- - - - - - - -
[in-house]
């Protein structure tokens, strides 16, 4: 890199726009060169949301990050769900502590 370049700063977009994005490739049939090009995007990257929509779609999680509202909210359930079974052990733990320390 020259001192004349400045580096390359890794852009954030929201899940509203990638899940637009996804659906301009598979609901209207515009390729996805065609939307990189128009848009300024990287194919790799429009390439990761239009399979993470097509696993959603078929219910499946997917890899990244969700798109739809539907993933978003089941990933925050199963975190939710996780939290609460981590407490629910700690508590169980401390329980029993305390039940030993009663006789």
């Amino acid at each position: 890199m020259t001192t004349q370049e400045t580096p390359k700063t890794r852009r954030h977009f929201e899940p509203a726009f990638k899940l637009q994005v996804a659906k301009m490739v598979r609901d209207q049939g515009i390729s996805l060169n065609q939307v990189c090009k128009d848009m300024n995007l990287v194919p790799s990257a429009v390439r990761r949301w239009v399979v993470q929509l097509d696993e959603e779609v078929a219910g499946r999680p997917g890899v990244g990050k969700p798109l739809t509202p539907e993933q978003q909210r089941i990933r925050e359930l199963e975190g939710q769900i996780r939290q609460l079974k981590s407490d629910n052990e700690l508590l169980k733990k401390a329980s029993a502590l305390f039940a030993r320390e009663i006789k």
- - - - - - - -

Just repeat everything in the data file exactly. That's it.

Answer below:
[in-house]
């Protein structure tokens, strides 16, 4: 890199726009060169949301990050769900502590 370049700063977009994005490739049939090009995007990257929509779609999680509202909210359930079974052990733990320390 020259001192004349400045580096390359890794852009954030929201899940509203990638899940637009996804659906301009598979609901209207515009390729996805065609939307990189128009848009300024990287194919790799429009390439990761239009399979993470097509696993959603078929219910499946997917890899990244969700798109739809539907993933978003089941990933925050199963975190939710996780939290609460981590407490629910700690508590169980401390329980029993305390039940030993009663006789």
């Amino acid at each position: 890199m020259t001192t004349q370049e400045t580096p390359k700063t890794r852009r954030h977009f929201e899940p509203a726009f990638k899940l637009q994005v996804a659906k301009m490739v598979r609901d209207q049939g515009i390729s996805l060169n065609q939307v990189c090009k128009d848009m300024n995007l990287v194919p790799s990257a429009v390439r990761r949301w239009v399979v993470q929509l097509d696993e959603e779609v078929a219910g499946r999680p997917g890899v990244g990050k969700p798109l739809t509202p539907e993933q978003q909210r089941i990933r925050e359930l199963e975190g939710q769900i996780r939290q609460l079974k981590s407490d629910n052990e700690l508590l169980k733990k401390a329980s029993a502590l305390f039940a030993r320390e009663i006789k």